Westmoreland. He later acquired the Shafston estate and its Great House,
which has remained the Tate family home in Jamaica. Thomas had
nine children with his wife Mary and numerous illegitimate children by
mulatto mistresses to whom he gave gifts of land, slaves and cattle
during his lifetime.

Canada.
James Tait had been
recruited in the Orkneys to work for the Hudson Bay Company and joined
their
service in 1778 at the age of 20. Later
Taits worked for the company at the Red River settlement in Manitoba
and
elsewhere in Canada. Jackie Hobbs’ 2002
book Tate/Tait Family History
recounted this history.

Australia. George Tate
and his family left their home on the Scottish borders in 1819 as the
only free passengers on the Minerva,
bound for Australia. George received a land grant in Wollongong,
NSW where he built an hotel and was the first recognised publican in
Illawarra. He died in 1835 at the age of 41 after being gored by
a bull. His son George became a cattle breeder and dealer.

Some Tait arrivels were:

  • William and Jane Tait who departed Derry with their family on the
    Adam Lodge in 1837.
    Jane died after giving birth to twins in Sydney. William
    remarried, to Catherine Monger.
  • A Tait family from Stow in Midlothian
    who came to South Australia in the
    1840’s. David Tait died in 1850. His sons moved onto the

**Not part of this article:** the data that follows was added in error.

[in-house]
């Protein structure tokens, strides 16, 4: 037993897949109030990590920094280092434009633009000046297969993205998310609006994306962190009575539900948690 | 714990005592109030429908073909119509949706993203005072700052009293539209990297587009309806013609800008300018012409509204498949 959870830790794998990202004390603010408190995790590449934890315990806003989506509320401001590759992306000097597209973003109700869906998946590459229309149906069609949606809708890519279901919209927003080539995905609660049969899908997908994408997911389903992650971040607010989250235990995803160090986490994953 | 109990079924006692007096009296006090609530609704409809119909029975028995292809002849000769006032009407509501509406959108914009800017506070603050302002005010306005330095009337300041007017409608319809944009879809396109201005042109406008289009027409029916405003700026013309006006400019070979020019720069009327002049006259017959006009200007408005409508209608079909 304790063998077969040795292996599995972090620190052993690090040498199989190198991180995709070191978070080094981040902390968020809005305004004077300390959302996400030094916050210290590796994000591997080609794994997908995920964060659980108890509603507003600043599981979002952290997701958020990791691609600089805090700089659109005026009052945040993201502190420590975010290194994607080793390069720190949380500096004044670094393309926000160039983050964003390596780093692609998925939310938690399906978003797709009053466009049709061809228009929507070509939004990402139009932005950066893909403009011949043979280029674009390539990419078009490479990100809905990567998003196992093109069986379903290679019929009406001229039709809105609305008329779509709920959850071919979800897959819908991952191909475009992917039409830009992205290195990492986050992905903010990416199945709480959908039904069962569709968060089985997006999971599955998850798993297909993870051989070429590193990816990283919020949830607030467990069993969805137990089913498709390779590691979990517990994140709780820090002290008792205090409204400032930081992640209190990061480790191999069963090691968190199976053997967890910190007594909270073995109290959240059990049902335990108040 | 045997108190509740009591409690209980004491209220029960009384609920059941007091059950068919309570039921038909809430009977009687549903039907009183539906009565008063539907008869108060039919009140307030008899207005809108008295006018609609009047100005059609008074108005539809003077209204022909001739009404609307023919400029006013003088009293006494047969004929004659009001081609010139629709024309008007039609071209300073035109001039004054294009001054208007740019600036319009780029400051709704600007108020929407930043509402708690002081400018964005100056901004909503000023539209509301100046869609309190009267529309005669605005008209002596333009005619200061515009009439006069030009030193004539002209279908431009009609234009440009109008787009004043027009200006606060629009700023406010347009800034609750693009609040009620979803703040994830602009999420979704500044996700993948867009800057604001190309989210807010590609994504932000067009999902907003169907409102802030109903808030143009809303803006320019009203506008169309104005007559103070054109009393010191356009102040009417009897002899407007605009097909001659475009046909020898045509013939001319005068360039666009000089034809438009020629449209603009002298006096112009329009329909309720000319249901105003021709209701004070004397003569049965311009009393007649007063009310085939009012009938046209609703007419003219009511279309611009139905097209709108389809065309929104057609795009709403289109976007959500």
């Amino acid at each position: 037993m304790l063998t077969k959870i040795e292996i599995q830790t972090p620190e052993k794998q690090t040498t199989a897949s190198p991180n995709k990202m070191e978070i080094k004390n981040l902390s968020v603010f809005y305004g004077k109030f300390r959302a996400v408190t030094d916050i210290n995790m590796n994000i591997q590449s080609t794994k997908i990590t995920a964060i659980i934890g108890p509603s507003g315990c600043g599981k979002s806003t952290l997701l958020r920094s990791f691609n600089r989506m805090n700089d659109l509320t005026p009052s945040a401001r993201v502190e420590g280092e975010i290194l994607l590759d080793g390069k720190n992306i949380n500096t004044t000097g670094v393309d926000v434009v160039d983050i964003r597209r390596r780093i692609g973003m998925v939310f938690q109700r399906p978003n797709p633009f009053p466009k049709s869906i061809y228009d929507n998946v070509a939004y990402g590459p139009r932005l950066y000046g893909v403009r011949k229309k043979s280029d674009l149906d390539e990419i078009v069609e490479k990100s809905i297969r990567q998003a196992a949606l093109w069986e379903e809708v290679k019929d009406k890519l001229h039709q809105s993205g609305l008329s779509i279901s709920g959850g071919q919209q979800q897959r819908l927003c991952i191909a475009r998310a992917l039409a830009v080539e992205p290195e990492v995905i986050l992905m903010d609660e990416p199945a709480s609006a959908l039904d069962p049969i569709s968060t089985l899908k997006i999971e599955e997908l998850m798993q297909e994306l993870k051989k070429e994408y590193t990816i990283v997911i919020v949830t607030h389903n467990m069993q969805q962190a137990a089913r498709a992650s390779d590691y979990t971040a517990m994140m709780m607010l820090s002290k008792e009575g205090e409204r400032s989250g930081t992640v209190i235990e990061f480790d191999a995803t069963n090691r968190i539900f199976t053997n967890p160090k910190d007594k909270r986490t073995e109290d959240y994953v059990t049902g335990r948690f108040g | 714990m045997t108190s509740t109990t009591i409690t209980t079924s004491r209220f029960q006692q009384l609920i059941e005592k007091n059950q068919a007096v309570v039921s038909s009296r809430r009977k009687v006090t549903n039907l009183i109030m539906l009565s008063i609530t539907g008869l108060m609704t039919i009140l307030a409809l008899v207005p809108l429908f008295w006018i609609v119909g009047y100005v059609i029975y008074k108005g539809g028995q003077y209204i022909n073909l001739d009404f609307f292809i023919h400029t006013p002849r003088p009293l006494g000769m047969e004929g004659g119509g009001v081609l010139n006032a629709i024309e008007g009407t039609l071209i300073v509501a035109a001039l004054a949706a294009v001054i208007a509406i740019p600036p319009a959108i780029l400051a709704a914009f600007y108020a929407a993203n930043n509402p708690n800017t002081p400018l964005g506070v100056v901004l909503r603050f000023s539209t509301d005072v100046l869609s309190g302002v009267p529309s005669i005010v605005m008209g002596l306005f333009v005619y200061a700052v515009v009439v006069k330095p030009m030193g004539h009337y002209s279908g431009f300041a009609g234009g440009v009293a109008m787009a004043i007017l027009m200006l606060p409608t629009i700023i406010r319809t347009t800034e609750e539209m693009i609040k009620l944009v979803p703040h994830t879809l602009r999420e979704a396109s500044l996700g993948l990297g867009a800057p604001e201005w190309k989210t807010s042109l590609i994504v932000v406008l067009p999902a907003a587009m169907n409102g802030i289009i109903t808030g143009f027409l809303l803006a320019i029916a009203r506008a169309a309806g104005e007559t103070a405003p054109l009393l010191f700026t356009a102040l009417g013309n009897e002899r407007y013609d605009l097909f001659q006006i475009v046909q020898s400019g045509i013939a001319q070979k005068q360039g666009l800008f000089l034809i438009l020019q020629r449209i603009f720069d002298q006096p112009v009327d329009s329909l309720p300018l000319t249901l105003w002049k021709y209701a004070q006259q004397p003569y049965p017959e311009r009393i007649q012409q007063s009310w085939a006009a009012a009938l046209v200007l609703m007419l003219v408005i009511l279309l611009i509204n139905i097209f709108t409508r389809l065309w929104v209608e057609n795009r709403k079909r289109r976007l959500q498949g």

Victorian
    goldfields.
  • John Turnbull Tait, a Scotsman from the Shetland
    isles, who migrated to Victoria in 1862. His five sons were
    all involved in theatrical and early film management in Australia for
    many years (a story recorded in Viola Tait’s 1971 book A Family of Brothers).
  • while the
    Tait winery in the Borossa valley of South Australia was founded by
    Giovanni Tait, an immigrant from Italy in the 1950’s.

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Tate/Tait Miscellany

If you would like to read more, click on the miscellany page for
further stories and accounts:

Select Tate/Tait Names

Nahum Tate was an Irish poet who became England’s Poet Laureate
in 1692.
Sir
Henry Tate
was the founder of the sugar firm Tate & Lyle in
1869. He also started the Tate Gallery in London.
Archibald Tait was Archbishop
of Canterbury from 1862 to 1882.
Maurice Tate, known as “Chub,”
was the leading bowler of the English cricket team in the mid/late
1920’s.
John Tate was briefly world
heavyweight boxing champion in 1979.

Select Tates/Taits Today

  • 29,000 in the UK (most numerous
    in Yorkshire)
  • 25,000 in America (most numerous in Tennessee)
  • 18,000 elsewhere (most numerous in Canada)